A Nepali Guru Is Being Investigated Over the Disappearance of His Devotees
The man popularly known as “Buddha Boy” has previously faced allegations of sexual assault and rape.
Image via YouTube/Raidenway
A man believed by his followers to be the reincarnation of Buddha is currently under investigation by Nepali police. There are a raft of damning allegations that have been levelled against 28-year-old Ram Bahadur Bomjan—otherwise known as “Buddha Boy”—but the one that got local authorities concerned is the disappearance of at least four of his worshippers. Ram has previously been accused of physical assault, sexual assault, and rape, The Guardian reports.
“The police have started investigating these complaints against Bomjan,” said Uma Prasad Chaturbedi, a spokesman for Nepal’s Central Investigation Bureau in Kathmandu. “The investigation is in preliminary stage and we cannot share many details.”
Buddha Boy rose to prominence and fame in 2005 after several of his devotees claimed that he could meditate motionless for months in Nepal's jungles without food, water, or sleep. Thousands of worshippers have been known to line up for days just to witness these so-called “miracles of meditation”. But over the past 10 years Ram has also faced various accusations of immoral and abusive behaviour.
In 2010, police from Nepal’s Bara district received complaints from 17 people who alleged that Ram had assaulted them. Ram admitted slapping some local villagers "two or three times" after they disturbed his meditation, according to the BBC—claiming that "they disturbed me while I was meditating... [and] tried to manhandle me… I was therefore forced to beat them." The villagers argued that they’d merely been looking for fruit and vegetables when Buddha Boy attacked, and insisted that they were assaulted more seriously than was suggested, according to local media reports.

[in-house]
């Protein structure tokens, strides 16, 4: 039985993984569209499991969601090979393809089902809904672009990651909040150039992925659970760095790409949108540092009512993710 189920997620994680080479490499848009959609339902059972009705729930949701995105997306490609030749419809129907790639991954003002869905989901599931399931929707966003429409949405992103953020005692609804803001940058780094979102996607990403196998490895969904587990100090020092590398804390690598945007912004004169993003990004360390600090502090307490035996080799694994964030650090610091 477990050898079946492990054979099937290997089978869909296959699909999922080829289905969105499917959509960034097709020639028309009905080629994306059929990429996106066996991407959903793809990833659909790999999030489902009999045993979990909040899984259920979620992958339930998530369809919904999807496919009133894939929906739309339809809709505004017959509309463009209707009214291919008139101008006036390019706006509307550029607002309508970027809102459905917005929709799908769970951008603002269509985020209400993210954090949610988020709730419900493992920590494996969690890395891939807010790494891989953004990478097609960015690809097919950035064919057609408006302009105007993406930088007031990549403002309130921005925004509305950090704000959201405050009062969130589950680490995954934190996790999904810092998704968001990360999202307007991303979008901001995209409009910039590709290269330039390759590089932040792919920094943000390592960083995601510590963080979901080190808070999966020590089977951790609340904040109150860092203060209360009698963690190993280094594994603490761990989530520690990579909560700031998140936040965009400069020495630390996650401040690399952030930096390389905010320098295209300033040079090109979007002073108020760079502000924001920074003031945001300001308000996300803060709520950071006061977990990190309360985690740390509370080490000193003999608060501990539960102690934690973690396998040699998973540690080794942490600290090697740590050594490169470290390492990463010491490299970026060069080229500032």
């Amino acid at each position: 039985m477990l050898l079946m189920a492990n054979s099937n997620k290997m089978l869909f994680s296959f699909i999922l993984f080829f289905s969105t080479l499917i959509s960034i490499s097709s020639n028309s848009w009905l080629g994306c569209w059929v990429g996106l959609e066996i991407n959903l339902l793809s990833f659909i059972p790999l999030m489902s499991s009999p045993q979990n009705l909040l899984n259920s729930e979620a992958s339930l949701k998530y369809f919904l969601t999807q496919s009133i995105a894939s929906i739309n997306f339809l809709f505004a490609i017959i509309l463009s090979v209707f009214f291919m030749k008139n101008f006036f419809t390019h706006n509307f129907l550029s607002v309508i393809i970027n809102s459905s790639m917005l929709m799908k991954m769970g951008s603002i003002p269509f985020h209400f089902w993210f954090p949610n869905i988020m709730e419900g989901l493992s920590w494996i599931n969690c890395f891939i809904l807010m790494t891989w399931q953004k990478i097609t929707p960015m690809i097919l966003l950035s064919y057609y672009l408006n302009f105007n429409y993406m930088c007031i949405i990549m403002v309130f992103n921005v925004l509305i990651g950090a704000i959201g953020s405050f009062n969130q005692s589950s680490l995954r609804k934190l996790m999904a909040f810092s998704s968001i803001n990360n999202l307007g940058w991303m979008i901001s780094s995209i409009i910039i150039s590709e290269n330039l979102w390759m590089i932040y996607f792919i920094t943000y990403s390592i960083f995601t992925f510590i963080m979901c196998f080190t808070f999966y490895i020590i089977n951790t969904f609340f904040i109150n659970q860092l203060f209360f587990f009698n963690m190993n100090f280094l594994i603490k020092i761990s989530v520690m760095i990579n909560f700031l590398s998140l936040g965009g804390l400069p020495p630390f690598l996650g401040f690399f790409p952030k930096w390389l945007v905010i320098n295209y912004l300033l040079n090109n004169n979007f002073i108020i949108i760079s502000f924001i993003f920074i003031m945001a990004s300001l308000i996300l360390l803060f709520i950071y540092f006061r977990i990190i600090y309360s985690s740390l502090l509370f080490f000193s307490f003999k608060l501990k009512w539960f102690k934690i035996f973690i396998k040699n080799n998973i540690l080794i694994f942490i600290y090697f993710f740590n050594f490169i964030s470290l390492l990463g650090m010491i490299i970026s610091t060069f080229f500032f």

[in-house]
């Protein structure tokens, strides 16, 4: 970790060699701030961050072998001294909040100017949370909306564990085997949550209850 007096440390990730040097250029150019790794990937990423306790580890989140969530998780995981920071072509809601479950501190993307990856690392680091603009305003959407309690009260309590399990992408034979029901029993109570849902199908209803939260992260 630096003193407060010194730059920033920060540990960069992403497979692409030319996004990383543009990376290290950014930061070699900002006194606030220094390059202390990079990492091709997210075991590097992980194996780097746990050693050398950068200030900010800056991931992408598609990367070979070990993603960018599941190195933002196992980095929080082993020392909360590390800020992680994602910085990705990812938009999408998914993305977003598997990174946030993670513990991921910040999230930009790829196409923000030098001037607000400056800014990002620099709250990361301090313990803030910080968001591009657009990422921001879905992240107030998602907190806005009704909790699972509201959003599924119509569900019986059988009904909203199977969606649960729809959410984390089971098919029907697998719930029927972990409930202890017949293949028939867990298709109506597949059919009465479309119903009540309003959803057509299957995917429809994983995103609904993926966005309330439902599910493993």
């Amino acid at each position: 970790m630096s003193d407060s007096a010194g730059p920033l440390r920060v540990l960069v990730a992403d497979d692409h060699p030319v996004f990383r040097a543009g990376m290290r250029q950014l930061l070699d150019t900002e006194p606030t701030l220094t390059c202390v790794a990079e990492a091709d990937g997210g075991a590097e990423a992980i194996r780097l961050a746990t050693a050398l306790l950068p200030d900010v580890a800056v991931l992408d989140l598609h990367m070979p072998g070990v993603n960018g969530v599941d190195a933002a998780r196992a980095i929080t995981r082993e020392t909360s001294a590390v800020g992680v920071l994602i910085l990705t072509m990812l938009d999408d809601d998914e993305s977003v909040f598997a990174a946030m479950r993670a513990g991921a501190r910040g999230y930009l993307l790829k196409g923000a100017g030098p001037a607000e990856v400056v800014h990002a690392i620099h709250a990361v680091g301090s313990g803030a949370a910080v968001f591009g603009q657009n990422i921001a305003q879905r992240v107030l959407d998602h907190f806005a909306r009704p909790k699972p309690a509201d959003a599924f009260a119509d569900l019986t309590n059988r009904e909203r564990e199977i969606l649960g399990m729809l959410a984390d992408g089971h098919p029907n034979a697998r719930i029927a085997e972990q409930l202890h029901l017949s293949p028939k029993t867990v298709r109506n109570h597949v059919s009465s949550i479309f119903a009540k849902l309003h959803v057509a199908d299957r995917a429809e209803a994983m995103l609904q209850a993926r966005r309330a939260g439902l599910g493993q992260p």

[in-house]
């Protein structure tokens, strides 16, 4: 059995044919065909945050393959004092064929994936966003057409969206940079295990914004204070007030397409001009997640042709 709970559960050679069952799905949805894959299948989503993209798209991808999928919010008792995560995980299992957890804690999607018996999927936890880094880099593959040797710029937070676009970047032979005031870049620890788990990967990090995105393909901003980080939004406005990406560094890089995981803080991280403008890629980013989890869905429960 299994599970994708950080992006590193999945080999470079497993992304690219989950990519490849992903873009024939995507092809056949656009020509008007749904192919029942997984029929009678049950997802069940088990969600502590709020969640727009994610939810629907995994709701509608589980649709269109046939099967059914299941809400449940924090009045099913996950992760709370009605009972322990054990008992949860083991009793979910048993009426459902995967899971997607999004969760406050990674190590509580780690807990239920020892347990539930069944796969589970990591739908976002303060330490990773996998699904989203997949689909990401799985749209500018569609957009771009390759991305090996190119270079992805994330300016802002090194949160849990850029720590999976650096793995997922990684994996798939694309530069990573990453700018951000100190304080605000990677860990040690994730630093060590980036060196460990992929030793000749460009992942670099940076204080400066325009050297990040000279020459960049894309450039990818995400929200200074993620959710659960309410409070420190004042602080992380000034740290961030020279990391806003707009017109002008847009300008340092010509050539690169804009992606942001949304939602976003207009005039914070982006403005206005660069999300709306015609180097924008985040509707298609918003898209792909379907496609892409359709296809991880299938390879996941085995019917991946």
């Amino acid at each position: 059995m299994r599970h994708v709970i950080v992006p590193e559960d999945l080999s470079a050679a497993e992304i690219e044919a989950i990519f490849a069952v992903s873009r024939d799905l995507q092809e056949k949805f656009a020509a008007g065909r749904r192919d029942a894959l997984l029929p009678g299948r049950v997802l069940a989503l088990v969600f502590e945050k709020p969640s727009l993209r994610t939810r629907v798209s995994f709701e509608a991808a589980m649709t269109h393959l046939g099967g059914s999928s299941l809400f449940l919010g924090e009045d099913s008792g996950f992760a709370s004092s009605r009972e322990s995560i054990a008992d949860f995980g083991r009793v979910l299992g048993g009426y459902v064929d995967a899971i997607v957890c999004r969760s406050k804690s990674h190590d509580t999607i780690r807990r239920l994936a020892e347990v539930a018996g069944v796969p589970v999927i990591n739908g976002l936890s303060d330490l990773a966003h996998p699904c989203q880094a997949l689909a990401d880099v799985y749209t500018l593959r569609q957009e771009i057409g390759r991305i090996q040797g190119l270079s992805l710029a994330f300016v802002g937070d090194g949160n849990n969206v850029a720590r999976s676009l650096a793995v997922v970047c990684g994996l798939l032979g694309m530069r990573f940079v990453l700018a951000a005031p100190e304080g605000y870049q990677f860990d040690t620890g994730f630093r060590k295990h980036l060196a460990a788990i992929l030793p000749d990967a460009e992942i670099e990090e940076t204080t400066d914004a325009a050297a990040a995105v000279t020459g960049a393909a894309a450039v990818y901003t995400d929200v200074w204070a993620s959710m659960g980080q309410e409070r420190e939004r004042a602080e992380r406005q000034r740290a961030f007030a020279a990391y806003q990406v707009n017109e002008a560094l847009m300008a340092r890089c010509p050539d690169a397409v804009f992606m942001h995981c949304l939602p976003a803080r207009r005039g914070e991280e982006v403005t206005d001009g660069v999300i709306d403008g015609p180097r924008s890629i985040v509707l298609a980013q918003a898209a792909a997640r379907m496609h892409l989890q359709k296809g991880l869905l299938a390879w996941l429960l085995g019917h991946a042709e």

More recently, Ram has been hit with several allegations of sexually exploiting nuns in his ashrams, as revealed in a series of reports by Nepali newspaper Setopati. Several of his former female worshippers and their families have accused him of sexual exploitation, and in September of last year an 18-year-old nun alleged that he raped her. The Kathmandu Post reports that many incidents took place within the ashrams themselves, and so haven’t been reported to police. Other former disciples have suggested that the spiritual leader uses threats and intimidation to silence his detractors.
Now, the families of four different people have filed separate police complaints against Ram, claiming that they’ve been unable to contact their loved ones for years. One of the missing devotees, Chunmo Dolma, hasn’t been heard from since disappearing from Buddha Boy’s Sindhuli ashram back in 2012. The others—Suresh Ale Magar, Sancha Lal, and Fulmaya Rumba—have been missing for three, four, and five years respectively.
Police from the different districts where the worshippers went missing are launching investigations into their disappearance. “Our team is gathering details from the families of Fulmaya and Sanchalal,” said SP Buddhi Bahadur Gurung, a police superintendent in the Makwanpur District. “We will also launch an investigation into the ashram.”
The Bodhi Shrawan Dharma Sangha, an organisation associated with Ram, recently disputed claims made by Setopati in relation to the spiritual leader and the cases of disappearances, sexual assault, and physical violence that are alleged to have taken place in his ashrams.